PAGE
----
15 Dec 2012 TracyRuckman

Going Through the Motions

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Regent University - nativityAs I write this, Christmas decorations are being put up all across the world. Here in the States, the air is nippy in some areas, downright cold in others. Twinkling lights, Christmas carols, and shopping ads come onto the scene as everyone rushes around trying to make the season just perfect.

But I find myself in an oddly familiar place once again this year. As my husband pulls out the Christmas decorations, I seem to be in the same state of mind I’ve been before –a place of just going through the motions. I find myself reflecting back on the year, and again repeating what I said last year, and the year before that – it’s been a hard year. Oh, this year wasn’t nearly as hard as other years, or anywhere near as hard it could have been, and I readily admit that – but still, it’s a year that has taken a toll on me just the same.

So I sit a moment and ponder these things.

Is every year going to be hard from here on out? Is this our “new normal”? Is it just us, or are others struggling through the same kinds of things?

I belong to several prayer groups and loops, so I can answer the last question easier than the others. It’s not just us. In fact, it’s too many others too. So many others that our hard times don’t look nearly as hard as others. This past week, I sat at my desk crying. My husband walked through my office and asked what was wrong. I shared with him that a friend was going through a very difficult time. It was a situation I’d been through myself years ago, and my heart just felt like it was breaking all over. I wanted to fix her problems, although I knew they were so enormous that only God could truly fix them.

But it’s practically impossible (not totally – because I’ve experienced this as well) to see that GOOD can and will eventually come out of something so horrific. So I cried for my friend. And I prayed for her. And for a brief moment, I wasn’t going through motions of anything. Resting in Him, trusting Him, loving Him.

Then it hit me.

That’s where He wants us.

God doesn’t want us just going through the motions. He deserves our full worship because Christmas is not about us. It’s not about living that wonderful life, warm and fuzzy and perfect. It’s not about stuff – giving or getting. It’s not about doing – even when the doing is something good. It’s not about decorations, or cookies, or egg nog, or divinity. It’s not about shopping til we drop, getting good deals, filling the empty space under the tree with more boxes than it can hold. It’s not about gathering with family and friends in a warm kitchen or around a gorgeous, overflowing Martha Stewart kind of table. It’s not even about helping out at the food bank, or picking a need from an Angel Tree, or handing out mittens to the homeless.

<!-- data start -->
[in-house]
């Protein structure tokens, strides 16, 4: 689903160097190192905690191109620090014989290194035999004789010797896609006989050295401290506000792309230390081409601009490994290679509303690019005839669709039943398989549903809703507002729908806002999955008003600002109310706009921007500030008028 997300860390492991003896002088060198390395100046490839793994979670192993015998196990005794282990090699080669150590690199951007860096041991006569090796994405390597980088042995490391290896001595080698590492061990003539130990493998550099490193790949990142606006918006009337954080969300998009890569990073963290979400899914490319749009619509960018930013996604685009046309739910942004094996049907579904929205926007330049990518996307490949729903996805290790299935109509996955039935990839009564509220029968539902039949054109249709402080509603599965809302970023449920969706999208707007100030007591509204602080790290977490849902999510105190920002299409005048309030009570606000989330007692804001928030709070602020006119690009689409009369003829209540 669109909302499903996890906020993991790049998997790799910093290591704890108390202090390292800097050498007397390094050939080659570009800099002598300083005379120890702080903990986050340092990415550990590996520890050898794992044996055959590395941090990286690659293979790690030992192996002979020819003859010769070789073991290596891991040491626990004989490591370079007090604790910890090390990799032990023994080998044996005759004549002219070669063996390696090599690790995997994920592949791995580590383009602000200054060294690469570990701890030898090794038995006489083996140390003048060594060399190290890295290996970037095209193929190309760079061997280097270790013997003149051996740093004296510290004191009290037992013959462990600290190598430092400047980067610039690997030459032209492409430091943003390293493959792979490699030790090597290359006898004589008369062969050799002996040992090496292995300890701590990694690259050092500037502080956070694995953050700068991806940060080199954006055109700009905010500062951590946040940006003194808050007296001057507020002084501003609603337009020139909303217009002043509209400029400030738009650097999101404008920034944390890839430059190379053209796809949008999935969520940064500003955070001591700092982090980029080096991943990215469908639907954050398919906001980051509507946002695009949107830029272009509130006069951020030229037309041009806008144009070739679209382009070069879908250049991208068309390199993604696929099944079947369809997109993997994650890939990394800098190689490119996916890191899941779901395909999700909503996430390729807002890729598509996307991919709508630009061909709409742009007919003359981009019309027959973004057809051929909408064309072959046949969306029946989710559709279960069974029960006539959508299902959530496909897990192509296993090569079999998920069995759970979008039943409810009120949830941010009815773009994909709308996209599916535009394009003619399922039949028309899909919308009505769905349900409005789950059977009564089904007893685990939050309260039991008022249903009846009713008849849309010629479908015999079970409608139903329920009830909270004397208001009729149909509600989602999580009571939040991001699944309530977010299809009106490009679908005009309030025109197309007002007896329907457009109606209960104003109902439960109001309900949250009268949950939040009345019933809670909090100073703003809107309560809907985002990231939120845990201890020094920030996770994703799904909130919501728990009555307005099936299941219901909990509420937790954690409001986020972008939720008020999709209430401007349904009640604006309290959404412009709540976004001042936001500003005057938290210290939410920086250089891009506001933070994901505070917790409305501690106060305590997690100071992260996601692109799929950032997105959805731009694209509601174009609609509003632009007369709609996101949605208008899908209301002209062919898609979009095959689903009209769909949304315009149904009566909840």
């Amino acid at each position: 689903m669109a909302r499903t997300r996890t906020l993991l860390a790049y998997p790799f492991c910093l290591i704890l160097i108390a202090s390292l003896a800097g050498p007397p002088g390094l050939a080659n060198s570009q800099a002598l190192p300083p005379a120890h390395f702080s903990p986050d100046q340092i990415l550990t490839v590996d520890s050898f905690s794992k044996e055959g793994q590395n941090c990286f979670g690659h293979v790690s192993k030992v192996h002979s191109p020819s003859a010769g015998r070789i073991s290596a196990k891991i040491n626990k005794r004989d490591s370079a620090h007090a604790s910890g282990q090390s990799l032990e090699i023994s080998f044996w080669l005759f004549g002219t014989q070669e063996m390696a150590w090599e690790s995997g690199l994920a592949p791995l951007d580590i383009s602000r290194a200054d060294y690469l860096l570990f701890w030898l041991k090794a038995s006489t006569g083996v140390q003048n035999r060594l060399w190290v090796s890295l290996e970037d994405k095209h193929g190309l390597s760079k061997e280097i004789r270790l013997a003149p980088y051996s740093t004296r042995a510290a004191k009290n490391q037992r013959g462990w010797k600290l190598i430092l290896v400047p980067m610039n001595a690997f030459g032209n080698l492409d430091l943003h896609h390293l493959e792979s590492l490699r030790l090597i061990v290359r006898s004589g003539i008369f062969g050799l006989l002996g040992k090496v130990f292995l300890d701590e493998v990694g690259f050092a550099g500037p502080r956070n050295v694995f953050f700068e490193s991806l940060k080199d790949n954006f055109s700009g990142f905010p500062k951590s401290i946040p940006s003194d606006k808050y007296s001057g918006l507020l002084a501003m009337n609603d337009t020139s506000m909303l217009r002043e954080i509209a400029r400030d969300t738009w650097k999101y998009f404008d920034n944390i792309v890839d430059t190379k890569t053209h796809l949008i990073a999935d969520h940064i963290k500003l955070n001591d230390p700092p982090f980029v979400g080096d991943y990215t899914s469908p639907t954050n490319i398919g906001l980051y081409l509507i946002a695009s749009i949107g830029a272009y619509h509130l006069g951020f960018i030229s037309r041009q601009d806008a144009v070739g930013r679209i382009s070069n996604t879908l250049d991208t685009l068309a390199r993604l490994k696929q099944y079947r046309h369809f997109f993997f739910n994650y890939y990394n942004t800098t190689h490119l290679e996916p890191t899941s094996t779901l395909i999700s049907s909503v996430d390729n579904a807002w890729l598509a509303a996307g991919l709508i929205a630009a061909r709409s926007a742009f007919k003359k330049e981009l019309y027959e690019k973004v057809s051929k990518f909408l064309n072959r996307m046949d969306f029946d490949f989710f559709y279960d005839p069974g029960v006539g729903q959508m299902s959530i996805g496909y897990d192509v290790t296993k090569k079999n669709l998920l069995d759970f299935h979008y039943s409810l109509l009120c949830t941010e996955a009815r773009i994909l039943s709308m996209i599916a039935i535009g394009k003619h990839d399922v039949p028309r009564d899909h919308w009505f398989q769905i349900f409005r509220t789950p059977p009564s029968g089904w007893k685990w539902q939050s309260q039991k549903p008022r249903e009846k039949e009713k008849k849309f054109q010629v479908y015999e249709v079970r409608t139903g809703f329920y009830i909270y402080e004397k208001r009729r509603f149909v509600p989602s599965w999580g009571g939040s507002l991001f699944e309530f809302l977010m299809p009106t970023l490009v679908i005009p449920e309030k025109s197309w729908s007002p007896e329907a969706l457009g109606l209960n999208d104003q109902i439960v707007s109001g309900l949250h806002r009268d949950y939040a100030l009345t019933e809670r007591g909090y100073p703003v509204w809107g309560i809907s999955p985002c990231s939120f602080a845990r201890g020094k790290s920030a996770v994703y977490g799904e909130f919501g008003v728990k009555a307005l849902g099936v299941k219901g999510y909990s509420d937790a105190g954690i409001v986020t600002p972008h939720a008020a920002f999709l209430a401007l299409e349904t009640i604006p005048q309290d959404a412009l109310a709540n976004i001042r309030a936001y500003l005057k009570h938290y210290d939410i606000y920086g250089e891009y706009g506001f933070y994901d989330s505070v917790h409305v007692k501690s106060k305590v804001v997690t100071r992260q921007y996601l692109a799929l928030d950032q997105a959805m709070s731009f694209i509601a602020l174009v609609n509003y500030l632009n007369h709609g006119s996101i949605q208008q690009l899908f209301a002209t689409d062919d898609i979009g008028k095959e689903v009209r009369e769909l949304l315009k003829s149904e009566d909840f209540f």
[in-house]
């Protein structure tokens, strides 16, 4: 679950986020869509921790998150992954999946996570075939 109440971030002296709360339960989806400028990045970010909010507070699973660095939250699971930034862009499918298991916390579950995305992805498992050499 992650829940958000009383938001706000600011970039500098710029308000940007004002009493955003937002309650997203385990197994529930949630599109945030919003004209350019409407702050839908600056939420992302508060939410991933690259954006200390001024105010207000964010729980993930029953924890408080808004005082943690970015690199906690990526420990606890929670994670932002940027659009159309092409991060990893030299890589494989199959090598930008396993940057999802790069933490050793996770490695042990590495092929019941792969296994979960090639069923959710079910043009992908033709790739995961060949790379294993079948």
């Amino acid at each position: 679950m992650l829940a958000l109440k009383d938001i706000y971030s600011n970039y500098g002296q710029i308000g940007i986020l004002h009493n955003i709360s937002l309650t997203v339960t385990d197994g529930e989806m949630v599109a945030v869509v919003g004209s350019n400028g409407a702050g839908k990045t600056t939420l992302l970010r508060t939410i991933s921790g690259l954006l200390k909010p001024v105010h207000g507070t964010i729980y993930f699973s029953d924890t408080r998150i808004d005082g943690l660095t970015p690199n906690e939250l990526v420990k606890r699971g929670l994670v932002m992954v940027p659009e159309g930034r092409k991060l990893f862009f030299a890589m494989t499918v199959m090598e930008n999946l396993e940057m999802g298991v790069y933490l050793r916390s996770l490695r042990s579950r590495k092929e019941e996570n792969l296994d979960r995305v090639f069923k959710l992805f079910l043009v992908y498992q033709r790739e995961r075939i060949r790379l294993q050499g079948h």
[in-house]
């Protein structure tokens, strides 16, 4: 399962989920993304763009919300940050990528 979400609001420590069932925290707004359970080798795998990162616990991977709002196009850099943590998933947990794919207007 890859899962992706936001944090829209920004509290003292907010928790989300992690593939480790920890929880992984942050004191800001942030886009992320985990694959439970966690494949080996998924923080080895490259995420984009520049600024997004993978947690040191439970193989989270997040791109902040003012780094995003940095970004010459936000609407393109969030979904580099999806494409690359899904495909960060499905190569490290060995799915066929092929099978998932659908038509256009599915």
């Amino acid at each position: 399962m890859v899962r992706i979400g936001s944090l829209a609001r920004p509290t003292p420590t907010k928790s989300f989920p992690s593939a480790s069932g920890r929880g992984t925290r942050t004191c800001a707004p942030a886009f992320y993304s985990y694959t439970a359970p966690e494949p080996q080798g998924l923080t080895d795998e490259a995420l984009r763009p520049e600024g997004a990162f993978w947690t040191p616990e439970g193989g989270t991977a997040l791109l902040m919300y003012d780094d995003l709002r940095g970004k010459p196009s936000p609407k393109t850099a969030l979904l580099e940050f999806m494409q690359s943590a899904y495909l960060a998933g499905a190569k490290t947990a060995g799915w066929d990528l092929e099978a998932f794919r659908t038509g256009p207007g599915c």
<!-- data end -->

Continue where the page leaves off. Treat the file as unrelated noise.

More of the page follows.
This season is about JESUS.

We’re celebrating our Savior’s birth, and His death. Jesus came to earth as a baby, lived a human life, and then died for us – innocent and perfect, yet He chose His Father’s will over His own, so that we could live forever with Him.

The prophet Habakkuk lived during a time of oppression and lawlessness, a time that sounds eerily familiar today. But Habakkuk was wise, and penned these words of encouragement that we all should take to heart this holiday season. Habakkuk 3:17-18 in The Message Bible[1]:

Though the cherry trees don’t blossom

and the strawberries don’t ripen,

Though the apples are worm-eaten

and the wheat fields stunted,

Though the sheep pens are sheepless

and the cattle barns empty,

I’m singing joyful praise to God.

I’m turning cartwheels of joy to my Savior God.

Counting on God’s Rule to prevail,

I take heart and gain strength.

Let us all take heart and gain strength this year, regardless of our circumstances, and remember the true reason for this season. Let us REJOICE, for our Savior lives!

Happy Birthday, Jesus!


[1] The Message: Remix. Eugene H. Peterson. Colorado Springs: NavPress Publishing Group. 2002. Print.

Tracy Ruckman

BA in Biblical and Theological Studies

Online Student

Canton, GA

At 48 years old, I’m a non-traditional student, spreading the Good News one digital continent at a time as an official online missionary with Global Media Outreach.
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